Have you ever heard of this author? I never had, but somehow I ended up at this page at Bartleby.com:
The page is an excerpt from Bartlett’s Familiar Quotations; it’s just a list of common sayings and proverbs collected by Heywood back in his pre-industrial era. I was surprised to see how many of those proverbs are still commonly used, both vocally and in print. A few examples:
Haste maketh waste.
The fat is in the fire.
When the sunne shineth, make hay.
While betweene two stooles my taile goe to the ground.
When the steede is stolne, shut the stable durre.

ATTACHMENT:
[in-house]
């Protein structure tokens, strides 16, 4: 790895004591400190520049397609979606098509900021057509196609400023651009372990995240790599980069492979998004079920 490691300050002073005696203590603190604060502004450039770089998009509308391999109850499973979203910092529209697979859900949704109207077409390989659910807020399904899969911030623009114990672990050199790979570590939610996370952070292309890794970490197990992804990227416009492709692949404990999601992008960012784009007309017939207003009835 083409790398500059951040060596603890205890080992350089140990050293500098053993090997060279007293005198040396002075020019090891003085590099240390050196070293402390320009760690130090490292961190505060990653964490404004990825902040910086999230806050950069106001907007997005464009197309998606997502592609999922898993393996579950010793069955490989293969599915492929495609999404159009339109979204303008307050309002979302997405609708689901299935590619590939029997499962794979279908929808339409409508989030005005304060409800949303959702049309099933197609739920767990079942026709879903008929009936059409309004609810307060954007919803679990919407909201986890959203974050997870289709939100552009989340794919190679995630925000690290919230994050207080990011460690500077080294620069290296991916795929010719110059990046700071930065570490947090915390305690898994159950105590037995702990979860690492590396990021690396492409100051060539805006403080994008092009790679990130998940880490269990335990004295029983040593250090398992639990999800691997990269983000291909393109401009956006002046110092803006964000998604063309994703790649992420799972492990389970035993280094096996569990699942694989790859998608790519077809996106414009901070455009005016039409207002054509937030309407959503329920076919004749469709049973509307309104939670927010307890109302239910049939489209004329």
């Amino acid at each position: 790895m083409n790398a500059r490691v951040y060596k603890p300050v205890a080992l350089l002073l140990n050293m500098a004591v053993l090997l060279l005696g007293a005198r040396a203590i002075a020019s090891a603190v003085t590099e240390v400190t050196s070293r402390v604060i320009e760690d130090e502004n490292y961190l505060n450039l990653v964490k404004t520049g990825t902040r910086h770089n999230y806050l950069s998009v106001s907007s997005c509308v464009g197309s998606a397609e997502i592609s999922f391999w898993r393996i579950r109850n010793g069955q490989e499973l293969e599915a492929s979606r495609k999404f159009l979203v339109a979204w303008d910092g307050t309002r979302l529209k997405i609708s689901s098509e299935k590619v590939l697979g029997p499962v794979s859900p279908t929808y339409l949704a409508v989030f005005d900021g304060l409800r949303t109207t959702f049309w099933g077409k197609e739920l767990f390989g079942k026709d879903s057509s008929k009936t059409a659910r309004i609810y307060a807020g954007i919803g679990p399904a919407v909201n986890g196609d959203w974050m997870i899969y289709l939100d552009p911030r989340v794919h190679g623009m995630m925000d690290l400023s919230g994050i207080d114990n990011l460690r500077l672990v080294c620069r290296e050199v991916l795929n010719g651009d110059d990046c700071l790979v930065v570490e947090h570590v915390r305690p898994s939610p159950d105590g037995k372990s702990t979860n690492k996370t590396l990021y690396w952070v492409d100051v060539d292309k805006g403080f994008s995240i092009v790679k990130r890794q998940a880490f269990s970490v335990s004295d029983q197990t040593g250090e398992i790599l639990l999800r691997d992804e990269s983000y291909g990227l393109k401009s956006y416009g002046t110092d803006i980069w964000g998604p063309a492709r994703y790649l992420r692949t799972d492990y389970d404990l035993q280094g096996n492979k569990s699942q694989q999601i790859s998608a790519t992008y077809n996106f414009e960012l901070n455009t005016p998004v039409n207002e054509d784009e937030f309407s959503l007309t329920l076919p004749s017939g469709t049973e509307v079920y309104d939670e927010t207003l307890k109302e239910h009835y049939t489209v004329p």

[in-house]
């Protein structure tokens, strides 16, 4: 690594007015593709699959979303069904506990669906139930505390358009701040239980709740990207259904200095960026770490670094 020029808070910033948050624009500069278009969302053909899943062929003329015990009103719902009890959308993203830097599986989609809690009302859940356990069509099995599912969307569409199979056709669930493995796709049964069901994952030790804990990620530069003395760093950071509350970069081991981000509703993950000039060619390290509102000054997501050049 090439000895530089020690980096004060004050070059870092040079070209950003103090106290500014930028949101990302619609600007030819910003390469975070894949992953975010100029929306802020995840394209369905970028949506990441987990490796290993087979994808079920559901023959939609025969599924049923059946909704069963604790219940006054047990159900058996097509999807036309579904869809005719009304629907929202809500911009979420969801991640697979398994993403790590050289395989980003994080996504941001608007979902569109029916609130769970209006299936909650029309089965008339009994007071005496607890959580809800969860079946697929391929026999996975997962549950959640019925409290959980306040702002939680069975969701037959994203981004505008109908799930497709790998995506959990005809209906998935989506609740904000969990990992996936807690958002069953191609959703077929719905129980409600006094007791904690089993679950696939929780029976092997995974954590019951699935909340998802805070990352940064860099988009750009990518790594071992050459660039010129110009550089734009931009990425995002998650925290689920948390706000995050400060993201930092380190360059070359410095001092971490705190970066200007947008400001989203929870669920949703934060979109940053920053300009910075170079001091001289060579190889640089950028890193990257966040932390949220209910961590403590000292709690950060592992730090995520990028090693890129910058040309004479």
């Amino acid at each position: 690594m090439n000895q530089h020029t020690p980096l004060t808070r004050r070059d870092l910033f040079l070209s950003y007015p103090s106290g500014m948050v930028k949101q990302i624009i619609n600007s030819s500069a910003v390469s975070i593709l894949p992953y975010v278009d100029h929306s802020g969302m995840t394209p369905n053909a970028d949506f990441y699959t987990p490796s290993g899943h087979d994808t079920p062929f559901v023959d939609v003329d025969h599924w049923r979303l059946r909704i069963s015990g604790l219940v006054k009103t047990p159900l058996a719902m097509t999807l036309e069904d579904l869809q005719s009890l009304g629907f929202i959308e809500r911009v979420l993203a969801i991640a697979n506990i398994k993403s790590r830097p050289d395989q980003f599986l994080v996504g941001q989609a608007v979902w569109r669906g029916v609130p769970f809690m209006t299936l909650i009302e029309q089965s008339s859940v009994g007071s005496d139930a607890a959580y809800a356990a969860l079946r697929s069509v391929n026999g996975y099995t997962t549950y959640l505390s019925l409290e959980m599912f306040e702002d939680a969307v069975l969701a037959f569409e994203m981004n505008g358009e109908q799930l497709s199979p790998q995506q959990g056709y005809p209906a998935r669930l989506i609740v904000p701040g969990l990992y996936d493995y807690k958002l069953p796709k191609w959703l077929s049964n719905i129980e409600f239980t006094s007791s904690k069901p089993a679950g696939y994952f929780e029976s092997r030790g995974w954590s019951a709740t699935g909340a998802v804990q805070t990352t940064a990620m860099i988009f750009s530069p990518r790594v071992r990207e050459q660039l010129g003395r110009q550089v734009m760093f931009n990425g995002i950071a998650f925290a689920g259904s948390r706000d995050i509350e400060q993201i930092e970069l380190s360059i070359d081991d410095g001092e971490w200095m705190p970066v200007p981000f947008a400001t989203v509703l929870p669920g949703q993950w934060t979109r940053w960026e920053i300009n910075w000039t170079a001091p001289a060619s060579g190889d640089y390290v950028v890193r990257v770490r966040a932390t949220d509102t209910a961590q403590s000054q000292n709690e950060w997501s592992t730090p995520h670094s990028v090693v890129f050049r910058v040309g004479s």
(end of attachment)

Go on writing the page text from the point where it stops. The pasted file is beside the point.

As you can readily see, Heywood was writing before English spelling had been standardised! To me, the archaic spelling gives his aphorisms a certain antique charm.
William Shakespeare was familiar with Heywood’s collection, which was a best-seller in its time.
John Heywood was also a playwright. I got a kick out of this quatrain from his play Be Merry Friends:
Let the world slide, let the world go; A fig for care, and a fig for woe! If I can’t pay, why I can owe, And death makes equal the high and low.